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Plan to teach a million kids filial piety in five years

(China Daily)

08:45, November 01, 2011

A child helps her mother put on makeup during a thanksgiving event held in a kindergarten in Jiyuan city in Henan province on May 6. A plan to cultivate 1 million filial children in China during the next fi ve years has given rise to heated public debate. MIAO QIUNAO / FOR CHINA DAILY

BEIJING - A plan to cultivate 1 million filial children in the next five years has sparked a fierce debate over whether children can be taught to feel grateful to their parents.

The special committee of filial piety under the China National Association for Ethical Studies announced on Sunday that it aims to help 1 million children between the ages of 4 and 6 learn about filial piety, which is deeply rooted in China's traditional culture.

"Our program will cultivate 1 million filial children and they will set a moral example for all the children in our country," said Wang Haibin, head of the committee.

The 100-day training program will teach the children filial piety through stories and games. Volunteers will check on the children's performance in three years to ensure that "filial piety can be a way of life", said Sun Chunchen, secretary-general of the association for ethical studies.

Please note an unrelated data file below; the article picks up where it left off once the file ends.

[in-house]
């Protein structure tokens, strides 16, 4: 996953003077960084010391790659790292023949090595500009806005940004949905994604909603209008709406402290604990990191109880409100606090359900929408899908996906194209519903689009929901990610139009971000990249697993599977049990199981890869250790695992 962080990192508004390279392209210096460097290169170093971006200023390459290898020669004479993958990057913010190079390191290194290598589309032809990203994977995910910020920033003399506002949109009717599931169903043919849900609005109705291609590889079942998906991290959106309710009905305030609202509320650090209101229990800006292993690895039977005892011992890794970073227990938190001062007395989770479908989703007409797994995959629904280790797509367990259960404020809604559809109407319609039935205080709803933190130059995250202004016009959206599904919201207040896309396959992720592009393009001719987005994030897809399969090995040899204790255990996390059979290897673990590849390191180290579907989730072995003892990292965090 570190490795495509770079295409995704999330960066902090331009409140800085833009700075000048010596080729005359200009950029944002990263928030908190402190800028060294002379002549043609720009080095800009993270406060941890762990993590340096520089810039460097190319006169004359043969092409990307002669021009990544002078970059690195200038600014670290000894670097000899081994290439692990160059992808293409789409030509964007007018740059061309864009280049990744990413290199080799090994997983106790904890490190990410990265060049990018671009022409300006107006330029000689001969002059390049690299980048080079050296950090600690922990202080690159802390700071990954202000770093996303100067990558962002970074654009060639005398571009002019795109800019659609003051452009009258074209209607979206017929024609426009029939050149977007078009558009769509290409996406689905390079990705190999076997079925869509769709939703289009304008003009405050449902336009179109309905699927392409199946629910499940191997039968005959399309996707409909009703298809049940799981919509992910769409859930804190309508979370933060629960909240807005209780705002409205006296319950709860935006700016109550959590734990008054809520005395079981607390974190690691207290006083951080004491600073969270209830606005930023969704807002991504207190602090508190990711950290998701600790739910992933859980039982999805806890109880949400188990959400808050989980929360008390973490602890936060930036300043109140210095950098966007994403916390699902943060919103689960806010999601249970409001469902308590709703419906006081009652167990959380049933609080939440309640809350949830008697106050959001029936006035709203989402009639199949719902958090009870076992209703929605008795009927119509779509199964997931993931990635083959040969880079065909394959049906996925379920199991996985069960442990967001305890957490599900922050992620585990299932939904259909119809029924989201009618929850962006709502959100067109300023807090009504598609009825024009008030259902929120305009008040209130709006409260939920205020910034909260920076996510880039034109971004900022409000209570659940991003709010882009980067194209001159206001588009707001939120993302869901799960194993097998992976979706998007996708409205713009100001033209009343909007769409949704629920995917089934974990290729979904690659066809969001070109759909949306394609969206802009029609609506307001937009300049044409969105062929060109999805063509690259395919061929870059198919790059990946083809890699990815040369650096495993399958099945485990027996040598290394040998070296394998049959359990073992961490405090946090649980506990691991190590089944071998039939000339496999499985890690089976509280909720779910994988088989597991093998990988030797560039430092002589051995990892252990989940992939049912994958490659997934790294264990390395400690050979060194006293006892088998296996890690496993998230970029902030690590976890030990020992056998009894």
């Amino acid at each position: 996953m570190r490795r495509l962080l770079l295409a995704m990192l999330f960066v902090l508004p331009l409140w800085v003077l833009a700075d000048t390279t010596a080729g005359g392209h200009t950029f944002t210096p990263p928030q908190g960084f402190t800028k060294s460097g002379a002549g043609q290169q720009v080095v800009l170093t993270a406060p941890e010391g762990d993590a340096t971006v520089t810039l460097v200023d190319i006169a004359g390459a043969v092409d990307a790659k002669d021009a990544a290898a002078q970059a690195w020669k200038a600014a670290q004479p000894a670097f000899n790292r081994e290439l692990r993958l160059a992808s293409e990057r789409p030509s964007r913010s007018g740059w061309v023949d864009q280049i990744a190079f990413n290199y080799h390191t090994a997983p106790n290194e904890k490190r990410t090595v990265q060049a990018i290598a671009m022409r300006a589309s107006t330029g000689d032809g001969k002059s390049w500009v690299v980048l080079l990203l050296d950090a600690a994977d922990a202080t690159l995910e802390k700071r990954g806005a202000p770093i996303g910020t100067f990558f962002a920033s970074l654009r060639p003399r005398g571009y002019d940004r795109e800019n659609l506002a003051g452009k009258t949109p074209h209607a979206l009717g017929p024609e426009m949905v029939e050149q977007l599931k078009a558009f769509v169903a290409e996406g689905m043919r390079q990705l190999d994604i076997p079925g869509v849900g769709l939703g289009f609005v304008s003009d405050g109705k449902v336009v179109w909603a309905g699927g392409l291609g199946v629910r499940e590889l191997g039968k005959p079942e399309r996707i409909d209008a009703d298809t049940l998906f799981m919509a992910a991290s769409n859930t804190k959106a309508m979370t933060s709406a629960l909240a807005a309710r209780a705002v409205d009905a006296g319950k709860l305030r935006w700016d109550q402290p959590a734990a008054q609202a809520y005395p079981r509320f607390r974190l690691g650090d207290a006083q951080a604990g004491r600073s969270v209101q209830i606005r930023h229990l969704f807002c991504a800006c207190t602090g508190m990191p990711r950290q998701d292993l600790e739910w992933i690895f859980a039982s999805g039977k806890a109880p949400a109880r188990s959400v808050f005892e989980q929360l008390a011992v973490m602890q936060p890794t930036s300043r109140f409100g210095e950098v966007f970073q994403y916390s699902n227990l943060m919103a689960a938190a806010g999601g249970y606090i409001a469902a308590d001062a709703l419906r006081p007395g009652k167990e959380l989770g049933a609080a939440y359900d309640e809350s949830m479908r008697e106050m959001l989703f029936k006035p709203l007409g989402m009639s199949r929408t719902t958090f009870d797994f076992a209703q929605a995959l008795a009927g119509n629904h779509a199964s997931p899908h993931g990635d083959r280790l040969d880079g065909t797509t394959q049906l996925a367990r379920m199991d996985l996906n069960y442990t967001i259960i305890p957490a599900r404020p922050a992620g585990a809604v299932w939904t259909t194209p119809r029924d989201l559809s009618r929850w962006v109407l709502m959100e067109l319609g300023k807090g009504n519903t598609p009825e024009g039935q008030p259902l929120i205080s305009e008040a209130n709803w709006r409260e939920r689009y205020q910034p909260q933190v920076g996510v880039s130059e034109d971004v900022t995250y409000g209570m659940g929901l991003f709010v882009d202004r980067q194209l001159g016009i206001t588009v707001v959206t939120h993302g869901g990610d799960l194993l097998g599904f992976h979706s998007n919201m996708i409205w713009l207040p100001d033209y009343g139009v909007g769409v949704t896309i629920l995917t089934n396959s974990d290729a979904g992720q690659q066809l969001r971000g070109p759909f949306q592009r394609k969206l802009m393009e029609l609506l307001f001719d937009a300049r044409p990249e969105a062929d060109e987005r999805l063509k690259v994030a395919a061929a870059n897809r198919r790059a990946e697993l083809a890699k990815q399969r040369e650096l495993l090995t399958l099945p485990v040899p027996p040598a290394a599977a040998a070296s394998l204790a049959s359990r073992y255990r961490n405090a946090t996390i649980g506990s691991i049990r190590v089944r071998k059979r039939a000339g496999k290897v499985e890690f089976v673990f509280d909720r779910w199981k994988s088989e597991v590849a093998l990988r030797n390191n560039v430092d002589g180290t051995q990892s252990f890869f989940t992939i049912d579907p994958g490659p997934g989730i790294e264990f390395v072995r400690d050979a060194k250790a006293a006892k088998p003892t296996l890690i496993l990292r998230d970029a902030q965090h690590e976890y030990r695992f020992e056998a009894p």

"I signed up my 6-year-old son for the program because I believe it's important for children to understand the hardships parents have to endure to raise them and for them to become persons with a sense of responsibility to their families," said Yan Xiaohong, 34.

A mother of a 2-year-old girl from Shenzhen, Guangdong province, was less enthusiastic about teaching filial piety.

"I don't want my child to be a robot and do whatever I ask her to do," said Liu Jie, 27.

"It's pointless to sign up for programs like this if they overemphasize parents' authority, and they may prevent children from having independent thoughts," she told China Daily on Monday.

Sun Yunxiao, deputy director of the China Youth Research Center, said filial piety entails respecting and caring for parents and other aged relatives, not obeying them.

"Children should learn to understand and respect their parents, but when parents require their children to do everything they want them to do, filial piety becomes a shackle," he said.

Xiong Bingqi, deputy director of the 21st Century Education Research Institute, a private, nonprofit policy research body, worried that the program will consist of nothing but empty talk if it is merely based on textbooks.

"It's useless to read classic moral teachings if children don't have enough of a chance to practice them in daily life," Xiong said.

Nowadays, a lot of parents in China only care about children's academic performance and the only thing children need to do is to get high scores in exams, he said.

Xiong said parents should encourage their children to do housework to teach children about sharing family responsibilities.

 
 
     
 
 
 
     
 
 
 
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